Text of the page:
“Chatter” seems too casual a word for what is arguably the most important single product of the mammoth American cyber-industrial establishment which gathers “communications intelligence,” commonly abbreviated as Comint. Intelligence professionals use “chatter” to describe the miscellany they acquire of the personal and operational communications of “persons of interest,” another term of art meaning people who may know or be planning something the United States wants or needs to know about. For the last three years the people at the top of the American list of persons of interest have included Osama bin Laden, his lieutenants, associates, and supporters in al-Qaeda, and the widening circles of Islamic fundamentalists who share or know or have heard rumors about Osama’s goals and plans. In the absence of agents reporting from al-Qaeda’s innermost sanctum, American intelligence professionals must depend on chatter to keep track of whatever devastating attacks al-Qaeda’s terrorist cells may be planning next.
Over the spring and summer of 2001 intercepts of terrorist chatter rose to dramatic levels but were shrugged off by the White House and the President’s then national security adviser, Condoleezza Rice. The destruction of the World Trade Center ended that; now the nation’s electronic ears strain for every terrorist whisper. Periodic official warnings of new attacks on tunnels and bridges, on major sports events, on commercial airliners arriving from France, and on the New York City subway system have all been identified as prompted by chatter, often described as reaching levels not seen since just before September 11—shorthand for “listen up, this is serious.” In the case of New York’s subways some 16,000 law enforcement per-sonnel in and out of uniform were mobilized after Comint analysts lifted a single worrying word from the chatter—“underground.” What did it mean? No one knew, but responsible officials were not about to wait and see.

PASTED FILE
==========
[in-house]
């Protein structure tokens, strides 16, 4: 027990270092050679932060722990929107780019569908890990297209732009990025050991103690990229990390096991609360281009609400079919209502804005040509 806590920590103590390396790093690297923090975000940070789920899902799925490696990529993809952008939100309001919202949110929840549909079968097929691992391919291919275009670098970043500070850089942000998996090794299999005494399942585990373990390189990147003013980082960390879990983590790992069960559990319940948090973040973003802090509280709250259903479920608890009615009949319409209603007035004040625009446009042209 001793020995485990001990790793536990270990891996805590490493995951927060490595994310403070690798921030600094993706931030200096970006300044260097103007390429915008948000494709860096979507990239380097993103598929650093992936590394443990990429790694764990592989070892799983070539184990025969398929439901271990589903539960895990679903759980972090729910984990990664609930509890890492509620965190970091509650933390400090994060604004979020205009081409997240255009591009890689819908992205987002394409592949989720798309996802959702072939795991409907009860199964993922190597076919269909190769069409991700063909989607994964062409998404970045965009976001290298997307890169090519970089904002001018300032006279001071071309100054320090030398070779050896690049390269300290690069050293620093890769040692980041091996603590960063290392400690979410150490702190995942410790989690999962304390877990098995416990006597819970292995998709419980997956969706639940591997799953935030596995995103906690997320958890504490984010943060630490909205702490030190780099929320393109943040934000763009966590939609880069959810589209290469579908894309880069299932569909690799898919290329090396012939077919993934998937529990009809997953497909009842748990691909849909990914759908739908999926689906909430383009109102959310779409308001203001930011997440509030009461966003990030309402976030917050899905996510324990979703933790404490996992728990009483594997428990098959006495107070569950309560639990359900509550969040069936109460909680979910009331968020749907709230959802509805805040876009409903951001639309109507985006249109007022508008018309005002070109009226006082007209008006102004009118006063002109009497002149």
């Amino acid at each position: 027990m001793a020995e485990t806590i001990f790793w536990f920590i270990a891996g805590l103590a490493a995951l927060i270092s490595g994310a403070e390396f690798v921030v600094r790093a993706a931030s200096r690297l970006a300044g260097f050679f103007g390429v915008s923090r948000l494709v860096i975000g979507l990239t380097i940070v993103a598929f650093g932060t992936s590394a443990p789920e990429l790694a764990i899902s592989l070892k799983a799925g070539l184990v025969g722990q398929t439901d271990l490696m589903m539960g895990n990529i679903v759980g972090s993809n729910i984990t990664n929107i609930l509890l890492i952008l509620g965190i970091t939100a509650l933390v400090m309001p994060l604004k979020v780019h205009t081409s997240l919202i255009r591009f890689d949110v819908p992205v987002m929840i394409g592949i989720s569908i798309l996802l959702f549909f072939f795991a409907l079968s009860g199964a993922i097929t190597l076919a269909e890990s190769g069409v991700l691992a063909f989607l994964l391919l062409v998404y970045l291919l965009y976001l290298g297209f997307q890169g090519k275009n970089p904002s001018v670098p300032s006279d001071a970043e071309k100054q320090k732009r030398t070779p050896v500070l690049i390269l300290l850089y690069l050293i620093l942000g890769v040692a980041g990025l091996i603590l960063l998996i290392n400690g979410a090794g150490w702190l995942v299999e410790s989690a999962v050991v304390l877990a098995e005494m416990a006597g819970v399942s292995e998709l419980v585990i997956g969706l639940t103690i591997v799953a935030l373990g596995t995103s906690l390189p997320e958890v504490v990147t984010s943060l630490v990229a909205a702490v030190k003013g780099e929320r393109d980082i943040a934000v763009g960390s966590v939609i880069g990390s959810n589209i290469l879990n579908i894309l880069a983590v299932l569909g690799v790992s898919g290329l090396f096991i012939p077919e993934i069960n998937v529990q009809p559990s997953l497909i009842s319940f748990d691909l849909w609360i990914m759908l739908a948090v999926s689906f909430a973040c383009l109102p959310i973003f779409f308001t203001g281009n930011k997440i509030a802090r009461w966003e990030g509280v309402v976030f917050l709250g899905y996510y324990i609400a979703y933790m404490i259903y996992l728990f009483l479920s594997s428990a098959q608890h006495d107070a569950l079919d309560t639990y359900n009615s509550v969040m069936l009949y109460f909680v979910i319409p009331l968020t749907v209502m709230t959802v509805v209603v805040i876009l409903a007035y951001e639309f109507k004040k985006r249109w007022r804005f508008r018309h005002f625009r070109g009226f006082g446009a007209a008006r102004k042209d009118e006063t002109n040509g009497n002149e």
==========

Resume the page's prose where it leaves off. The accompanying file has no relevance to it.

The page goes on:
But what is chatter exactly? As an American graduate student in Britain in the late 1990s Patrick Keefe came to the subject through news stories about “Echelon”—the code name, first published in 1988, for a coordinated, decades-long global effort by English-speaking countries to intercept communications of intelligence interest. The reluctance of governments to explain what they were doing and why encouraged periodic waves of popular fear that around the corner loomed the omnipresent Big Brother of George Orwell’s novel 1984. These alarms were given semi-official voice in 1998 after a committee of the European Parliament, concerned that Echelon was aimed at them, commissioned a social scientist to write “An Appraisal of the Technologies of Political Control.” The report’s author stated flatly that the eavesdroppers did not just have the technology to listen in; they used it:
Within Europe, all email, telephone and fax communications are routinely intercepted by the United States National Security Agency, transferring all target information from the European mainland via the Strategic hub of London then by Satellite to Fort Meade in Maryland via the crucial hub at Menwith Hill in the North York Moors of the UK.
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